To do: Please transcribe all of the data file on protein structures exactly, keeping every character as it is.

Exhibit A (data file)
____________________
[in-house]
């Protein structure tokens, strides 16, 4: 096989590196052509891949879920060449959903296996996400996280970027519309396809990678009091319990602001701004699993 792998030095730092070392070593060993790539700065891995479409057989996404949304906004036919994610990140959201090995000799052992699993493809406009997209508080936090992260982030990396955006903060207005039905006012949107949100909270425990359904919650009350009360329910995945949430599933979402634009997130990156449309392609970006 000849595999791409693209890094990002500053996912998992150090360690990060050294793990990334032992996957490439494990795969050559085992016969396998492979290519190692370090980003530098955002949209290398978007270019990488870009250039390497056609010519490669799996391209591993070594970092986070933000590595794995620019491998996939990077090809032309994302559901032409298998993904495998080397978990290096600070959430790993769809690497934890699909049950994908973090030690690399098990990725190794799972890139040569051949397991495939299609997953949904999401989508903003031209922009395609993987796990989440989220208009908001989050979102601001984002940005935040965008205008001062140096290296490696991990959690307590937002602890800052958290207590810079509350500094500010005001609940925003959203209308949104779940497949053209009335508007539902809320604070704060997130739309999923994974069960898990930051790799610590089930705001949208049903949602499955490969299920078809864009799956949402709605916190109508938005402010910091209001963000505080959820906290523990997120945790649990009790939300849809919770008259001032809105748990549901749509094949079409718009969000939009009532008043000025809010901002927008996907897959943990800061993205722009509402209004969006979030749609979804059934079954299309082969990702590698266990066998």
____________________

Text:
[in-house]
């Protein structure tokens, strides 16, 4: 096989590196052509891949879920060449959903296996996400996280970027519309396809990678009091319990602001701004699993 792998030095730092070392070593060993790539700065891995479409057989996404949304906004036919994610990140959201090995000799052992699993493809406009997209508080936090992260982030990396955006903060207005039905006012949107949100909270425990359904919650009350009360329910995945949430599933979402634009997130990156449309392609970006 000849595999791409693209890094990002500053996912998992150090360690990060050294793990990334032992996957490439494990795969050559085992016969396998492979290519190692370090980003530098955002949209290398978007270019990488870009250039390497056609010519490669799996391209591993070594970092986070933000590595794995620019491998996939990077090809032309994302559901032409298998993904495998080397978990290096600070959430790993769809690497934890699909049950994908973090030690690399098990990725190794799972890139040569051949397991495939299609997953949904999401989508903003031209922009395609993987796990989440989220208009908001989050979102601001984002940005935040965008205008001062140096290296490696991990959690307590937002602890800052958290207590810079509350500094500010005001609940925003959203209308949104779940497949053209009335508007539902809320604070704060997130739309999923994974069960898990930051790799610590089930705001949208049903949602499955490969299920078809864009799956949402709605916190109508938005402010910091209001963000505080959820906290523990997120945790649990009790939300849809919770008259001032809105748990549901749509094949079409718009969000939009009532008043000025809010901002927008996907897959943990800061993205722009509402209004969006979030749609979804059934079954299309082969990702590698266990066998």